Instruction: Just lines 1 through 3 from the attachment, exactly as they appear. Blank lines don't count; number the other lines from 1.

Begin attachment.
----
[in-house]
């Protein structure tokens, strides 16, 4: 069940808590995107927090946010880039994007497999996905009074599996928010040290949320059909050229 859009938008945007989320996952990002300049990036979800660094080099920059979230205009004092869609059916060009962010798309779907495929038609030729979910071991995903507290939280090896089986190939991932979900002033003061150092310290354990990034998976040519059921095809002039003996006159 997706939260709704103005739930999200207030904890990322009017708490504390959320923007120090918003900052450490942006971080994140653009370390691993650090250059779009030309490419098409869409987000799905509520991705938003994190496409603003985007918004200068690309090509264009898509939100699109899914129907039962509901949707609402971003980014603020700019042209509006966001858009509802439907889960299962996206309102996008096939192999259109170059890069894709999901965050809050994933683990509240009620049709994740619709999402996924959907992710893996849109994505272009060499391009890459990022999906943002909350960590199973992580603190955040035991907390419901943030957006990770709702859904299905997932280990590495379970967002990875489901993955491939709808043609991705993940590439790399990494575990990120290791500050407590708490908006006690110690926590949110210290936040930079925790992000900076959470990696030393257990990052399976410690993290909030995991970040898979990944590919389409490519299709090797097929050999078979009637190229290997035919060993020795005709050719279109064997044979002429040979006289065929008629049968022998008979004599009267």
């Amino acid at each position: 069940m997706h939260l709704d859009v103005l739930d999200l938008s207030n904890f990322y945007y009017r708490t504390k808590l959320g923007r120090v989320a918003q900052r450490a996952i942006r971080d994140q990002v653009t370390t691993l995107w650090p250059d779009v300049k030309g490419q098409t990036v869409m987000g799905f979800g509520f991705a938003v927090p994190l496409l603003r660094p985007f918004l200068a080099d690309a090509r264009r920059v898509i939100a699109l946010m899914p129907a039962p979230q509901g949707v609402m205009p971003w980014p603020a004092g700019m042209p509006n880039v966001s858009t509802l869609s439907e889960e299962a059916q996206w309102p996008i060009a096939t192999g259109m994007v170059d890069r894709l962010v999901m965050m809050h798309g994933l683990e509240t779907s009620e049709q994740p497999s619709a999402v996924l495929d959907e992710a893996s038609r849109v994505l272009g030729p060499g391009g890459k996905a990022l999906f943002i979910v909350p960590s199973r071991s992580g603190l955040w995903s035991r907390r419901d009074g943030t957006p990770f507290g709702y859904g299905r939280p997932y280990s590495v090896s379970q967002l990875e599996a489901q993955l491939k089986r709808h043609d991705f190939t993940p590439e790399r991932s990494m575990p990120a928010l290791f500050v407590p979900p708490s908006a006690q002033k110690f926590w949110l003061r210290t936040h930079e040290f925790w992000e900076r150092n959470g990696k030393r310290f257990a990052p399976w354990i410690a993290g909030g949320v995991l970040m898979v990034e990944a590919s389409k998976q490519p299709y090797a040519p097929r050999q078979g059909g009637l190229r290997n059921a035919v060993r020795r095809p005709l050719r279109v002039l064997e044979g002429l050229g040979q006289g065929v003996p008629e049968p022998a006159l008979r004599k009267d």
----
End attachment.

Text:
[in-house]
């Protein structure tokens, strides 16, 4: 069940808590995107927090946010880039994007497999996905009074599996928010040290949320059909050229 859009938008945007989320996952990002300049990036979800660094080099920059979230205009004092869609059916060009962010798309779907495929038609030729979910071991995903507290939280090896089986190939991932979900002033003061150092310290354990990034998976040519059921095809002039003996006159 997706939260709704103005739930999200207030904890990322009017708490504390959320923007120090918003900052450490942006971080994140653009370390691993650090250059779009030309490419098409869409987000799905509520991705938003994190496409603003985007918004200068690309090509264009898509939100699109899914129907039962509901949707609402971003980014603020700019042209509006966001858009509802439907889960299962996206309102996008096939192999259109170059890069894709999901965050809050994933683990509240009620049709994740619709999402996924959907992710893996849109994505272009060499391009890459990022999906943002909350960590199973992580603190955040035991907390419901943030957006990770709702859904299905997932280990590495379970967002990875489901993955491939709808043609991705993940590439790399990494575990990120290791500050407590708490908006006690110690926590949110210290936040930079925790992000900076959470990696030393257990990052399976410690993290909030995991970040898979990944590919389409490519299709090797097929050999078979009637190229290997035919060993020795005709050719279109064997044979002429040979006289065929008629049968022998008979004599009267």
């Amino acid at each position: 069940m997706h939260l709704d859009v103005l739930d999200l938008s207030n904890f990322y945007y009017r708490t504390k808590l959320g923007r120090v989320a918003q900052r450490a996952i942006r971080d994140q990002v653009t370390t691993l995107w650090p250059d779009v300049k030309g490419q098409t990036v869409m987000g799905f979800g509520f991705a938003v927090p994190l496409l603003r660094p985007f918004l200068a080099d690309a090509r264009r920059v898509i939100a699109l946010m899914p129907a039962p979230q509901g949707v609402m205009p971003w980014p603020a004092g700019m042209p509006n880039v966001s858009t509802l869609s439907e889960e299962a059916q996206w309102p996008i060009a096939t192999g259109m994007v170059d890069r894709l962010v999901m965050m809050h798309g994933l683990e509240t779907s009620e049709q994740p497999s619709a999402v996924l495929d959907e992710a893996s038609r849109v994505l272009g030729p060499g391009g890459k996905a990022l999906f943002i979910v909350p960590s199973r071991s992580g603190l955040w995903s035991r907390r419901d009074g943030t957006p990770f507290g709702y859904g299905r939280p997932y280990s590495v090896s379970q967002l990875e599996a489901q993955l491939k089986r709808h043609d991705f190939t993940p590439e790399r991932s990494m575990p990120a928010l290791f500050v407590p979900p708490s908006a006690q002033k110690f926590w949110l003061r210290t936040h930079e040290f925790w992000e900076r150092n959470g990696k030393r310290f257990a990052p399976w354990i410690a993290g909030g949320v995991l970040m898979v990034e990944a590919s389409k998976q490519p299709y090797a040519p097929r050999q078979g059909g009637l190229r290997n059921a035919v060993r020795r095809p005709l050719r279109v002039l064997e044979g002429l050229g040979q006289g065929v003996p008629e049968p022998a006159l008979r004599k009267d």